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Review: 'Blinded by the Light' - Saved by the Boss Skip to content

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Review: 'Blinded by the Light' – Saved by Springsteen

An exhilarating film about a Pakistani British teen's life-changing encounter with the Boss

Rating: PG-13

Run time: 1 hour 57 minutes

Stars: Hayley Atwell, Kulvinder Ghir, Viveik Kaldra, Nell Williams

Director: Gurinder Chadha

En español | Forget the Beatles-themed flick Yesterday, Blinded by the Light is the smashing, classic-rock-fueled, feel-good epic hit of the summer. Based on a memoir by Sarfraz Manzoor, a Pakistani immigrant's kid who grew up in dead-end small town Luton, England, in the 1980s, shivering in the shallow shadow of Flock of Seagulls-era pop culture, it's the exuberant, mostly true story of Manzoor's mental emancipation by discovering Bruce Springsteen's anthems to authenticity, runaway American dreams and working-class heroes.

More reminiscent of terrific coming-of-age films like My Beautiful Laundrette and The Namesake than of jukebox musicals like Bohemian Rhapsody, it's anchored in a generation's experience, and also skillfully evokes the immigrant experience and the clash of generations. Pakistani Britons were long oppressed by paler Englishmen, and the Paki-bashing of the ‘60s inspired Paul McCartney's antiracist song “Get Back,” originally entitled “Don't Dig No Pakistanis (Takin’ Everybody's Jobs).” In Luton, teenager Javed (Viveik Kaldra) and his immigrant parents must put a plastic mat inside their front door because racist kids pee through the mail slot regularly. In the streets, skinhead National Front racists parade and stomp Pakis. Margaret Thatcher throws millions out of work, including Javed's overbearing factory-worker dad (Kulvinder Ghir, a star of director Gurinder Chadha's previous masterpiece Bend It Like Beckham).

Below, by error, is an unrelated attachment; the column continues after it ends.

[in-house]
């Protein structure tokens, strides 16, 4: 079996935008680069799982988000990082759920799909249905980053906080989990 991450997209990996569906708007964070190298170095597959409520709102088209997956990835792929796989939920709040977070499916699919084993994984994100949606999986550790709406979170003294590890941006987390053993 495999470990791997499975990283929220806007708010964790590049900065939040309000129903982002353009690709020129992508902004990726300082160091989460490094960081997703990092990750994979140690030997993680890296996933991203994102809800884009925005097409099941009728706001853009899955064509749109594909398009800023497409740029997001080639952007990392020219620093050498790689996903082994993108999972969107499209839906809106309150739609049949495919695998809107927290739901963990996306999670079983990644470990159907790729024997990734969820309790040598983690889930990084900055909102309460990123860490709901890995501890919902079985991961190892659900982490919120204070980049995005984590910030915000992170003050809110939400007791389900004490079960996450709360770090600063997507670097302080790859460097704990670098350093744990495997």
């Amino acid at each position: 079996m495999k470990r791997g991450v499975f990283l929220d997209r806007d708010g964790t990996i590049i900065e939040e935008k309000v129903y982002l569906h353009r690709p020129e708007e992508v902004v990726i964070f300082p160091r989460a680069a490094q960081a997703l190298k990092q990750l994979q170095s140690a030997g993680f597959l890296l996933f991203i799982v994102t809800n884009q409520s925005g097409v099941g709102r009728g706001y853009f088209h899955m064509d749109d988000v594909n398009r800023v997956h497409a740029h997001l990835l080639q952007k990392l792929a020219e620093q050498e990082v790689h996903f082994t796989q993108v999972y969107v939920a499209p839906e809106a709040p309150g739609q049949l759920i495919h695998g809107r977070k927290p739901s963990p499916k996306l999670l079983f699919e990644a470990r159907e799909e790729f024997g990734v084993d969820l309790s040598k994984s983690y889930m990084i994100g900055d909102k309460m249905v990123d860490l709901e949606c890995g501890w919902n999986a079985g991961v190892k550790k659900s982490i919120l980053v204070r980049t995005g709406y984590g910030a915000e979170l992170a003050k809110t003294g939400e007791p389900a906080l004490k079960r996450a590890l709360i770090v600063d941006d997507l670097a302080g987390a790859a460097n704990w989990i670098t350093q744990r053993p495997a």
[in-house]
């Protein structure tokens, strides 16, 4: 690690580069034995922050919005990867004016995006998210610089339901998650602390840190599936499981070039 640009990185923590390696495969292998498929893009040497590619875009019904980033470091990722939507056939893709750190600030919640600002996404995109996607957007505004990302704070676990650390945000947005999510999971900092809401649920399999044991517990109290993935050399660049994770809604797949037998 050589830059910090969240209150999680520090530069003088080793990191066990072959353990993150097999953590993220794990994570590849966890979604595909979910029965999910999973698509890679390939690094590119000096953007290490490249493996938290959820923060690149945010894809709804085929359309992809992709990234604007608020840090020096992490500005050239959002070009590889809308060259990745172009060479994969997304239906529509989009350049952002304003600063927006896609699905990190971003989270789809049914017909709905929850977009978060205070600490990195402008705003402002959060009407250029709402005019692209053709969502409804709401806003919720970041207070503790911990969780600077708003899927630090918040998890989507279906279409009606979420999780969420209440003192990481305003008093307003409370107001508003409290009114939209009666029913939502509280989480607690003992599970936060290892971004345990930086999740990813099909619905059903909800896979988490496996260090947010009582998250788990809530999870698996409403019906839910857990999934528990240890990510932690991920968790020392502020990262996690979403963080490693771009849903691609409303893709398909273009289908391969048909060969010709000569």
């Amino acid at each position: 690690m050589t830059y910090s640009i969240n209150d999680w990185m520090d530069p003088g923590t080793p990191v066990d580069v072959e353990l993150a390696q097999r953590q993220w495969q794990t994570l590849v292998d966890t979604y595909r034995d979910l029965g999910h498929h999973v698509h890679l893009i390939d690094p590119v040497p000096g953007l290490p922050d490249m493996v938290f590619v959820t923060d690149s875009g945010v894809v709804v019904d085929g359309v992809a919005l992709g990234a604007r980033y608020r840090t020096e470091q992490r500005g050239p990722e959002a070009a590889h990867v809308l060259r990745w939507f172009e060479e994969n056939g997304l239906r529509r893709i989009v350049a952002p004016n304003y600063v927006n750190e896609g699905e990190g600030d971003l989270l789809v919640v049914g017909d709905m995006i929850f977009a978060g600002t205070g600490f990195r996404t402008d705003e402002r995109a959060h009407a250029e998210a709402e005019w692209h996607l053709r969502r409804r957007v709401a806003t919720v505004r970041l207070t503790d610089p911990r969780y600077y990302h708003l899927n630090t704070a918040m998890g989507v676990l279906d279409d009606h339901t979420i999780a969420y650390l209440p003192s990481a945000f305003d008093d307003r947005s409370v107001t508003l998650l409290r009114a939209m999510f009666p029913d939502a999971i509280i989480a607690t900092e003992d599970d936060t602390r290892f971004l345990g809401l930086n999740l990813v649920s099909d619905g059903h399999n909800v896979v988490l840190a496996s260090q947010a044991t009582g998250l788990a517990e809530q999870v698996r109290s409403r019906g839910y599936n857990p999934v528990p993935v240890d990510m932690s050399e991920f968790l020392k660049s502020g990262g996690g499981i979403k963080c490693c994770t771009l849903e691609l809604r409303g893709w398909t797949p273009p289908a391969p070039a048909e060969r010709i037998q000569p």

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Unemployment doesn't make Javed's dad more easygoing, just angry and depressed (like the factory-worker dad Springsteen wrote songs about). He thinks he's a permissive parent — “You can choose to be a doctor or a lawyer, so don't say I don't give you any freedom!” — though he plans to choose Javed's bride. But when a kindly-eyed Sikh classmate gives Javed two Springsteen tapes, his life is forever changed. Javed wins the heart of a brainy, beautiful, rich, political-activist white beauty (Nell Williams of Game of Thrones) by serenading her with “Thunder Road,” and his dreams are on their way.

Sure, it's a corny story, but you're apt to be swept away by its kindhearted high spirits and tributes to all-American virtues — hard work, inclusiveness, big ambitions, hungry hearts, titanic choruses that make Phil Spector sound like a harpsichord plinker. Hayley Atwell is tops as Javed's inspiring writing teacher, and his family and classmates ring true as types. You don't have to like Springsteen to like the film, though hate him or love him, you'll probably be singing his lyrics as you leave the theater, glad you're alive. It's as good at using pop music to power drama as any Nick Hornby film, and its musical interludes lift the spirits almost as high as Slumdog Millionaire did.

Blinded By the Light makes you feel that everybody's a tramp like us, and we all deserve to walk in the sun.

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